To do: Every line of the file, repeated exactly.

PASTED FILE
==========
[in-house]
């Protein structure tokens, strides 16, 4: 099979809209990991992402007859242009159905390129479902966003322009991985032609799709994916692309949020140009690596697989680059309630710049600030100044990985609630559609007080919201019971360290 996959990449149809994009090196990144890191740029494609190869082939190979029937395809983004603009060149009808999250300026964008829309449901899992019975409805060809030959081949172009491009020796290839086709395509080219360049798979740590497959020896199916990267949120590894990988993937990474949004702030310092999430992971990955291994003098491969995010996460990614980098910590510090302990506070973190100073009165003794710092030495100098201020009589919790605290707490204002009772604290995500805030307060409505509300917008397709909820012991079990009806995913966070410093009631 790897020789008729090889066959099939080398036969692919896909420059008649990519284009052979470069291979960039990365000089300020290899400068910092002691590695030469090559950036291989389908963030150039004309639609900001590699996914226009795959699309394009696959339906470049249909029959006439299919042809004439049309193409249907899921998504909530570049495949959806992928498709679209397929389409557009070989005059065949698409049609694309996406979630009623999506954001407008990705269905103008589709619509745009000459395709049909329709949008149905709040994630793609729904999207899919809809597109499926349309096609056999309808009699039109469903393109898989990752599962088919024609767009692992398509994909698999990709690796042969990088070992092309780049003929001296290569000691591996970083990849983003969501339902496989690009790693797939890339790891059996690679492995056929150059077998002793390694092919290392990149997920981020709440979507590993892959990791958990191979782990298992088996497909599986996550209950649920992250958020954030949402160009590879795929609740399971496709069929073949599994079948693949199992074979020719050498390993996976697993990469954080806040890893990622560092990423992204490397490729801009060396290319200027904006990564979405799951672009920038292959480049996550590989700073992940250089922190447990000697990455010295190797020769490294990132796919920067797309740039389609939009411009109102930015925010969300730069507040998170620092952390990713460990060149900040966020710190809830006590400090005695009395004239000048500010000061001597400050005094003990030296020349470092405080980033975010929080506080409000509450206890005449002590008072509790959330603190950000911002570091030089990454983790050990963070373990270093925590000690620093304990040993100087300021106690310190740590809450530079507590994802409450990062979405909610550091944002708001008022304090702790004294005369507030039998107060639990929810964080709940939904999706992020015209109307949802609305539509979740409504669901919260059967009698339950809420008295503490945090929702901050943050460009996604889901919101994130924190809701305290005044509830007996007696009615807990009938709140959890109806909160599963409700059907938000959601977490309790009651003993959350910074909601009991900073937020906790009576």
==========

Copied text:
[in-house]
């Protein structure tokens, strides 16, 4: 099979809209990991992402007859242009159905390129479902966003322009991985032609799709994916692309949020140009690596697989680059309630710049600030100044990985609630559609007080919201019971360290 996959990449149809994009090196990144890191740029494609190869082939190979029937395809983004603009060149009808999250300026964008829309449901899992019975409805060809030959081949172009491009020796290839086709395509080219360049798979740590497959020896199916990267949120590894990988993937990474949004702030310092999430992971990955291994003098491969995010996460990614980098910590510090302990506070973190100073009165003794710092030495100098201020009589919790605290707490204002009772604290995500805030307060409505509300917008397709909820012991079990009806995913966070410093009631 790897020789008729090889066959099939080398036969692919896909420059008649990519284009052979470069291979960039990365000089300020290899400068910092002691590695030469090559950036291989389908963030150039004309639609900001590699996914226009795959699309394009696959339906470049249909029959006439299919042809004439049309193409249907899921998504909530570049495949959806992928498709679209397929389409557009070989005059065949698409049609694309996406979630009623999506954001407008990705269905103008589709619509745009000459395709049909329709949008149905709040994630793609729904999207899919809809597109499926349309096609056999309808009699039109469903393109898989990752599962088919024609767009692992398509994909698999990709690796042969990088070992092309780049003929001296290569000691591996970083990849983003969501339902496989690009790693797939890339790891059996690679492995056929150059077998002793390694092919290392990149997920981020709440979507590993892959990791958990191979782990298992088996497909599986996550209950649920992250958020954030949402160009590879795929609740399971496709069929073949599994079948693949199992074979020719050498390993996976697993990469954080806040890893990622560092990423992204490397490729801009060396290319200027904006990564979405799951672009920038292959480049996550590989700073992940250089922190447990000697990455010295190797020769490294990132796919920067797309740039389609939009411009109102930015925010969300730069507040998170620092952390990713460990060149900040966020710190809830006590400090005695009395004239000048500010000061001597400050005094003990030296020349470092405080980033975010929080506080409000509450206890005449002590008072509790959330603190950000911002570091030089990454983790050990963070373990270093925590000690620093304990040993100087300021106690310190740590809450530079507590994802409450990062979405909610550091944002708001008022304090702790004294005369507030039998107060639990929810964080709940939904999706992020015209109307949802609305539509979740409504669901919260059967009698339950809420008295503490945090929702901050943050460009996604889901919101994130924190809701305290005044509830007996007696009615807990009938709140959890109806909160599963409700059907938000959601977490309790009651003993959350910074909601009991900073937020906790009576």